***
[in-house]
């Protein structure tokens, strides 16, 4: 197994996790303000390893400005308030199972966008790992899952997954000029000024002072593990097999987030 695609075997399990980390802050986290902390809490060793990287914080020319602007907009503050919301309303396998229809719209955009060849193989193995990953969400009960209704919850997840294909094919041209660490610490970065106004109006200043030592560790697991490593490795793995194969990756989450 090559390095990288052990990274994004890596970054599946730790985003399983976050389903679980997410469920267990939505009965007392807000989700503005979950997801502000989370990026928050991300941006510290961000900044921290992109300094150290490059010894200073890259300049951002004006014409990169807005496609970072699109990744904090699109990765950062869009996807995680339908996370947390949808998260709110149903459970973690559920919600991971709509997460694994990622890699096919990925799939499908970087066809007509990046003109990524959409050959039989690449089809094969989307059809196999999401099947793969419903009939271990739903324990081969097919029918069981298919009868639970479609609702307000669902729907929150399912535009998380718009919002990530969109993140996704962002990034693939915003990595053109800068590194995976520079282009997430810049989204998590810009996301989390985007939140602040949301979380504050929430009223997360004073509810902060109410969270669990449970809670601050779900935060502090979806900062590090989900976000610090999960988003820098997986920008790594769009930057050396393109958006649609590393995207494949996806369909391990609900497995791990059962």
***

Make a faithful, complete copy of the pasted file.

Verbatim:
[in-house]
């Protein structure tokens, strides 16, 4: 197994996790303000390893400005308030199972966008790992899952997954000029000024002072593990097999987030 695609075997399990980390802050986290902390809490060793990287914080020319602007907009503050919301309303396998229809719209955009060849193989193995990953969400009960209704919850997840294909094919041209660490610490970065106004109006200043030592560790697991490593490795793995194969990756989450 090559390095990288052990990274994004890596970054599946730790985003399983976050389903679980997410469920267990939505009965007392807000989700503005979950997801502000989370990026928050991300941006510290961000900044921290992109300094150290490059010894200073890259300049951002004006014409990169807005496609970072699109990744904090699109990765950062869009996807995680339908996370947390949808998260709110149903459970973690559920919600991971709509997460694994990622890699096919990925799939499908970087066809007509990046003109990524959409050959039989690449089809094969989307059809196999999401099947793969419903009939271990739903324990081969097919029918069981298919009868639970479609609702307000669902729907929150399912535009998380718009919002990530969109993140996704962002990034693939915003990595053109800068590194995976520079282009997430810049989204998590810009996301989390985007939140602040949301979380504050929430009223997360004073509810902060109410969270669990449970809670601050779900935060502090979806900062590090989900976000610090999960988003820098997986920008790594769009930057050396393109958006649609590393995207494949996806369909391990609900497995791990059962």